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Sukuk II- the way out from debt-trap?

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November 19, 2019 (MLN): Previously, Power Holding Limited (PHL), the government-owned company, had issued Pakistan Energy Sukuk I which raised around Rs 200 billion to reduce the burden of circular debt faced by Pakistan’s economy. Sukuk I is the largest shariah-compliant financial instrument ever listed on Pakistan Stock Exchange. 

In line with Sukuk I, the issuance of another fresh tranche of Sukuk i.e., Sukuk II worth PKR250 billion has just recently got the green signal from the IMF for raising sovereign guarantees to reduce monster of circular debt of PKR1.6 trillion.

The issuance of the second Islamic bond seems to be a breath of fresh air for the power sector as Sukuk II may help to pay off arrears in the sector which is struggling with the losses. The increase in arrears is subjected to reversal of policies, contraction in revenue, non-payment of hidden subsidies by government and late tariff adjustment.

According to the Fiscal Responsibility and Debt Limitation Act of 2005, the fresh guarantee must not go beyond 2% of the national GDP in any fiscal year, therefore the finance division has retired some small amount of sovereign guarantees for getting the new facility for the power sector.

As per other sources of media, to avoid any technical hitches, the government has made the ground where Auditor General of Pakistan has conducted an audit of PKR200 billion loans recently acquired from Islamic banks and paid to the power sector entities. The buzz is that the interest amount against new loans will be passed on to consumers with high tariff.

It is worth mentioning that IPPs: HUBC, KAPCO, NPL and NCPL’s receivables have reached to PKR262 billion till September’19. It is expected that 25-30% amount will be routing towards IPPs in a new tranche of Sukuk by Dec’19 for easing out the liquidity crunch, as per AKD research. This sector is indebted to a huge amount of money to oil and gas suppliers and other such companies.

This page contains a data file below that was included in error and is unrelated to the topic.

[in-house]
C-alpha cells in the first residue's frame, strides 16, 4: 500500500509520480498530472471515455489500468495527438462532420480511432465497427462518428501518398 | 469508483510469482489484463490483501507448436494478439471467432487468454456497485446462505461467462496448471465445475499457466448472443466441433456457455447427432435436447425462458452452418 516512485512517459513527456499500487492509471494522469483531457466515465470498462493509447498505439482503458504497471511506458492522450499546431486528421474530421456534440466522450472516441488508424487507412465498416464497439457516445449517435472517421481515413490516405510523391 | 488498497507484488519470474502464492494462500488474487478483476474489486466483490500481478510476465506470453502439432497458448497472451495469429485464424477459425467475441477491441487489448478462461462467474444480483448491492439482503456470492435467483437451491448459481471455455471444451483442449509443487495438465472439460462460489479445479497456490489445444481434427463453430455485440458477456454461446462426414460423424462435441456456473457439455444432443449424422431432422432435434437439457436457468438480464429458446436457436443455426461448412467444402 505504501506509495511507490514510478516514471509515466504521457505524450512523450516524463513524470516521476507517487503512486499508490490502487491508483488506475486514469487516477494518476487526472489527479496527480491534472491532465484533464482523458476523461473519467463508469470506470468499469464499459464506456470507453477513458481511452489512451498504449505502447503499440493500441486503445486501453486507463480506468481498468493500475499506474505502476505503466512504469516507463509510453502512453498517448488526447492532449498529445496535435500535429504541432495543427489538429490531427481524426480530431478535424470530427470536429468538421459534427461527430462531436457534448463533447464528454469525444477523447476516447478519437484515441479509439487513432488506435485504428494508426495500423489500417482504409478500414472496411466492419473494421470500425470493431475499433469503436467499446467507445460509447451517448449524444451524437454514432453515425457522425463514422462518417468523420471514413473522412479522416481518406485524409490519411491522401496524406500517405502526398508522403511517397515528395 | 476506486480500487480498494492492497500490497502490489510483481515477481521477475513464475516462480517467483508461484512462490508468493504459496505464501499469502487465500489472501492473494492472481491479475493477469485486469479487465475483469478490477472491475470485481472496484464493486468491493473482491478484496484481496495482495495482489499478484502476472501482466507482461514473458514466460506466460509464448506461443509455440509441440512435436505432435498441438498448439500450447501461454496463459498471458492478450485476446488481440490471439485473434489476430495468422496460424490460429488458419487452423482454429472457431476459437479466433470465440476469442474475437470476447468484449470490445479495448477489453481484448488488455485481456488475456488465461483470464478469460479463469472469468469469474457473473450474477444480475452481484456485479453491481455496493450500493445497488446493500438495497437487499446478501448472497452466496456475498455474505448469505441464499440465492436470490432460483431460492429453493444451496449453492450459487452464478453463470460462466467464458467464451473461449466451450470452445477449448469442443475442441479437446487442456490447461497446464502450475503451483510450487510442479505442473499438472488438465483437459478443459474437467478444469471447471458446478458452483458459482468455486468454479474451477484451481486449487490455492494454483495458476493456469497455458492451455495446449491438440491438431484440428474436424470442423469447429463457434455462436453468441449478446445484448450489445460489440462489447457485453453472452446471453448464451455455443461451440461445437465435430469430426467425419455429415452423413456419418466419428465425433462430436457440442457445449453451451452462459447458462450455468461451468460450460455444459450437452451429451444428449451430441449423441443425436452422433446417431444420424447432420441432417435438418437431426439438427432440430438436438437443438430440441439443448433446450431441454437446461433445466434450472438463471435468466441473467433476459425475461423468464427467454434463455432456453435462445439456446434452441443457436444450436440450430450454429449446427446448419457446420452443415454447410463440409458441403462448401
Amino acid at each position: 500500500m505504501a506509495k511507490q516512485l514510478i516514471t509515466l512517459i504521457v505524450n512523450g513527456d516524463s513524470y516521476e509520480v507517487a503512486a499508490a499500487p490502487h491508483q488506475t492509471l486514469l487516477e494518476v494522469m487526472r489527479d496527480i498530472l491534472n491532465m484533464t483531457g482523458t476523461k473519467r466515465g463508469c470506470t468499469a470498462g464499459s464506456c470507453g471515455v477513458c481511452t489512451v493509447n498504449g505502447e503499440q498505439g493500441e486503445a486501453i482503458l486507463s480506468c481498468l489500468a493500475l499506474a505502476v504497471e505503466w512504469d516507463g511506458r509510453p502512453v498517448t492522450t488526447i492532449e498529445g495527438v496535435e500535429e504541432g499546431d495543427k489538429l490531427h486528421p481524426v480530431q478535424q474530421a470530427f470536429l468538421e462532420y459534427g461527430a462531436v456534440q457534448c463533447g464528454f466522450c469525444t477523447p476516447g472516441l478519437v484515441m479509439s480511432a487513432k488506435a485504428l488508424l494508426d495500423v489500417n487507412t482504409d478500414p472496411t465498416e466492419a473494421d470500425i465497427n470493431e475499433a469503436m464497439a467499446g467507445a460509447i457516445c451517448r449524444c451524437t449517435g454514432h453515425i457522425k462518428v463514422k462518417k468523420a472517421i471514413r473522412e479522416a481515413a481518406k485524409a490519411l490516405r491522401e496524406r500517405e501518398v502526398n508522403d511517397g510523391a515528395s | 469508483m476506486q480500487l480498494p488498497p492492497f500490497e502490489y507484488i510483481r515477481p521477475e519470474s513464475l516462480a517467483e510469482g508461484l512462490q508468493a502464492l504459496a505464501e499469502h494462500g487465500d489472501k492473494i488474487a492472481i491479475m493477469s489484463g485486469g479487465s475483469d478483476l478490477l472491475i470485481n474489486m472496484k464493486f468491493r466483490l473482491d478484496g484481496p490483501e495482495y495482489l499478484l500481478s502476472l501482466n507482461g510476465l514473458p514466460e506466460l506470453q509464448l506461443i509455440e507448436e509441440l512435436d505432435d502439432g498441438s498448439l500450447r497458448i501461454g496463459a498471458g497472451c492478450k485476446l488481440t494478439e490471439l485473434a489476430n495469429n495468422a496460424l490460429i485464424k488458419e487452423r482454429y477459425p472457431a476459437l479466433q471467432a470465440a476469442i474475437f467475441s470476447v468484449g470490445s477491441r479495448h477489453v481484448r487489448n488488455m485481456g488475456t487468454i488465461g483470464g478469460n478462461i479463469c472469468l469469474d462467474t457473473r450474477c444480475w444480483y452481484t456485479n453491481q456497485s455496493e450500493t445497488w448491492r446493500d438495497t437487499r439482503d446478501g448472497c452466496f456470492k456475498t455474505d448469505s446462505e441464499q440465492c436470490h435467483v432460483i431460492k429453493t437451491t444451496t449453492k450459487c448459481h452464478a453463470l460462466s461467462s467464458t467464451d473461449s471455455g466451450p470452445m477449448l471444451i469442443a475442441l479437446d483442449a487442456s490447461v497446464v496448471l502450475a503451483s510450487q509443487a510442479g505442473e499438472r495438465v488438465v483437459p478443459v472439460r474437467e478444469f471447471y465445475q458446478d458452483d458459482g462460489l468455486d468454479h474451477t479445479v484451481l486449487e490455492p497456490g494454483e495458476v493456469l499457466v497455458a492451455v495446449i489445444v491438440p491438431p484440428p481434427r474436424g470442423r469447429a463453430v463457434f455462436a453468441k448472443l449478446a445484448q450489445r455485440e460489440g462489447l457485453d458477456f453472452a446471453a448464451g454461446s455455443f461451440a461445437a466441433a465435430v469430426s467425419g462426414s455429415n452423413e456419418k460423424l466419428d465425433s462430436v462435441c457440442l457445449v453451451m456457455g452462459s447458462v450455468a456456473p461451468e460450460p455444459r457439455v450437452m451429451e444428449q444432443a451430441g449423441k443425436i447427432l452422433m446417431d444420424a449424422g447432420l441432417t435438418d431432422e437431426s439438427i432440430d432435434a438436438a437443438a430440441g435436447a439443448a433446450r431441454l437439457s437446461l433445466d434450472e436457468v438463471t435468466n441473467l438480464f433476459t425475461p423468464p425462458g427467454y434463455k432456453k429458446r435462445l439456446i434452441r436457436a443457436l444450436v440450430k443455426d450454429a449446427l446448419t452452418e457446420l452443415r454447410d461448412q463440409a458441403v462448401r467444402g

Speaking of loss-making FO-based IPPs, Lalpir and Pakgen Power Ltd are likely to remain on a back burner amid upcoming settlement procedure.

Conversely, HUBC and KAPCO are likely to receive PKR 30 billion from energy Sukuk II, higher than from Sukuk I due to higher receivables of PKR225 billion collectively, reported AKD research.

Furthermore, energy payments will also be made to coal-fired and nuclear power plants.

Once the payments are routed to Oil marketing companies, PSO and SNGP on the back of payment for fuel supplies and RLNG through HUBC and KAPCO and Generation companies (Gencos), it will leave some space for payouts for HUBC and KAPCO.

As per the research, the liabilities of HUBC are higher than its peers and therefore, it might use the energy payments to retire short term debts and for capital expenditure. On the other hand, KAPCO might divert the settlement amount towards reducing its level of D/A. The payout potential of KAPCO is still better than HUBC on the account of low payables to PSO and SNGP.

Amongst Nishat IPP, NPL is expected to continue giving dividends as its short-term borrowing is recorded at 35% of receivables as against of 67% for NCPL, revealed AKD research.

Regarding OMC, PSO is the only beneficiary of a circular debt clearance which likely to receive approx PKR45 billion from the second tranche of energy payments, lower than the earlier clearance of PKR60 billion. A substantial amount would go in repayment FE-25 borrowing by 1QCY20. As per AKD research, the left amount will be directed towards planned capital expenditures of the company.

In the light of the small share of PSO in a clearance pie, it is expected that the company would push for late payment surcharge (LPS), resulting in an increase of EPS in FY20F after incorporating LPS. The stock tone suggests that the circular debt clearance fuelled the positive sentiments as the stock has performed 37% from the low of PKR124 per share in Aug’19, revealed AKD research.

More notably, the Prime Minister adviser, Dr Hafeez Shaikh said that circular debt would completely be wiped off by Dec 2020. The question arises, would the power sector get out of the debt-trap? We keep our fingers crossed.

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Posted on: 2019-11-19T10:31:00+05:00